The Scientist: Jeffrey Benabio, M.D., is a board-certified dermatologist at Kaiser Permanente in San Diego and a fellow of the American Academy of Dermatology.

The Answer: If you have one (or two or more) stubborn dark hairs on your chin, cheek or lip, you’re not alone. It’s common among women of all ages, and particularly after menopause—because they’re a result of hormones.

Unlike the downy, thin peach fuzz that lines the faces of both men and women (technical term: vellus hair), some isolated strands may stand out—literally and figuratively—for being darker, coarser, longer and more deeply rooted in the skin. The reason they appear different is that they are a different type of hair all together. They are actually a secondary sexual characteristic caused by hormonal changes, just like breasts and pubic hair—and beards. Yes, those hairs on your chin or upper lip are basically whiskers.Don’t worry: You aren’t turning into your father. Many things can cause a change in the balance between estrogens and testosterones in your body, including irregular periods, pregnancy, birth control pills, menopause and polycystic ovary syndrome.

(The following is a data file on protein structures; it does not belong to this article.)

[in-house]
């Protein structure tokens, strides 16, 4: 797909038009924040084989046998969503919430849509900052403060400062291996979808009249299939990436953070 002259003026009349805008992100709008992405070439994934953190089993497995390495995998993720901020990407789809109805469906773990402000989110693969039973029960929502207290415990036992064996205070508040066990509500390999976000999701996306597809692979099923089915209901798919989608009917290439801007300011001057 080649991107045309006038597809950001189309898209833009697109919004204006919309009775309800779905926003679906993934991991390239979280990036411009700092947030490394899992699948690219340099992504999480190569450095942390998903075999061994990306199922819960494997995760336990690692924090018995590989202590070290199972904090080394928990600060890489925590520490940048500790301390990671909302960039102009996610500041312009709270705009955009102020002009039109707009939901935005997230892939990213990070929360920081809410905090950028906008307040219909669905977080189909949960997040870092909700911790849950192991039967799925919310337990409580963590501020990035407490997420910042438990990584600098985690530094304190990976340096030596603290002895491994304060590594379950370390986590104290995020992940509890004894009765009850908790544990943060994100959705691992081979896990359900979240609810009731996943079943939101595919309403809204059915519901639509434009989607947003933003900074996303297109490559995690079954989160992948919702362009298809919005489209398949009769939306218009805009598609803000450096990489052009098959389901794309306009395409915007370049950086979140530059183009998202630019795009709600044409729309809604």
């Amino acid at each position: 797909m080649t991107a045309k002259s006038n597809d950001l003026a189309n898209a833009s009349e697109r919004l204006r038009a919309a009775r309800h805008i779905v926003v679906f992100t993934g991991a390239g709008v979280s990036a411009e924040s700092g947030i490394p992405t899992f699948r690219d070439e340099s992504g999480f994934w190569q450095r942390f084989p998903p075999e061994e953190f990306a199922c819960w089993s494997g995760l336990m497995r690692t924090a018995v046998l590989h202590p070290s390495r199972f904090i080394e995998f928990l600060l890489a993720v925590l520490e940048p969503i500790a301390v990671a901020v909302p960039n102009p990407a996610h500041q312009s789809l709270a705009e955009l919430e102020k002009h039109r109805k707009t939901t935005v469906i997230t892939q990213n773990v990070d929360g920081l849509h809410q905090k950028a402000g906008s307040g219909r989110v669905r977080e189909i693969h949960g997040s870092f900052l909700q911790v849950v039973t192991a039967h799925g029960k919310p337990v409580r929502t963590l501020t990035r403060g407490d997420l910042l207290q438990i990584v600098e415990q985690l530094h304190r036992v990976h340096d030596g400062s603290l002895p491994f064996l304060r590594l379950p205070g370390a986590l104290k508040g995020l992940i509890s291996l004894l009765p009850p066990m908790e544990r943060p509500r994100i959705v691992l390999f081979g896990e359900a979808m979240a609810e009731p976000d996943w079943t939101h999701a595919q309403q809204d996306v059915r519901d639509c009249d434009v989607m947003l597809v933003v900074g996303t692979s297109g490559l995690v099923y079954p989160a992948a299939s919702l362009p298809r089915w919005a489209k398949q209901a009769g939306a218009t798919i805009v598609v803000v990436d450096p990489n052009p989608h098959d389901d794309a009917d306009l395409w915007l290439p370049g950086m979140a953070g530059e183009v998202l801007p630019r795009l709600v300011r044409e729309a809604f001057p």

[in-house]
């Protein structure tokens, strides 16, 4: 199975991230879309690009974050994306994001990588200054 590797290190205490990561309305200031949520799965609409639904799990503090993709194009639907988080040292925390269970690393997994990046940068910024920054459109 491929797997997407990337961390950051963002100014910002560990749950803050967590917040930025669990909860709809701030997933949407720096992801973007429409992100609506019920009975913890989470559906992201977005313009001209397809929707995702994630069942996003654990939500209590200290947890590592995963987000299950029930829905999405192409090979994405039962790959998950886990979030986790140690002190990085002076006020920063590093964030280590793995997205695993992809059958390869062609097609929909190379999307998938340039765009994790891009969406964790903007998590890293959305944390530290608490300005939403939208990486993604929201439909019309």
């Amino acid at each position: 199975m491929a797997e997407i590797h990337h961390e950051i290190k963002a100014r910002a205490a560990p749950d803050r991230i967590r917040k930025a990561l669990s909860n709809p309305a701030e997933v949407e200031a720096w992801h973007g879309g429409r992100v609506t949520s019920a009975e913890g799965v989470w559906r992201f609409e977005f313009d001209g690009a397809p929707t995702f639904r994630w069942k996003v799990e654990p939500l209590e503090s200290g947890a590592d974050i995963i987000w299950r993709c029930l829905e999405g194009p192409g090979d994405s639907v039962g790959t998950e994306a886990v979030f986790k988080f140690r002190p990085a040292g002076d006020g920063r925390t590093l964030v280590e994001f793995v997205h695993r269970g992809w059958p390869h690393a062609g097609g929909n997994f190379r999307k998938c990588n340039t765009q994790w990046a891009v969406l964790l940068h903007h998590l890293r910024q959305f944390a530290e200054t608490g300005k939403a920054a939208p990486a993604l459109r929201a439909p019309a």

The easiest, fastest and cheapest way to deal with them is to simply tweeze them out (No, it will not make them grow back darker or thicker.). The chin and upper lip tend to be particularly sensitive areas, though, and since the hair is coarser, you’ll feel the pluck more than you would a fine hair. If tweezing hurts too much, you can try a depilatory cream, electrolysis or laser hair removal.

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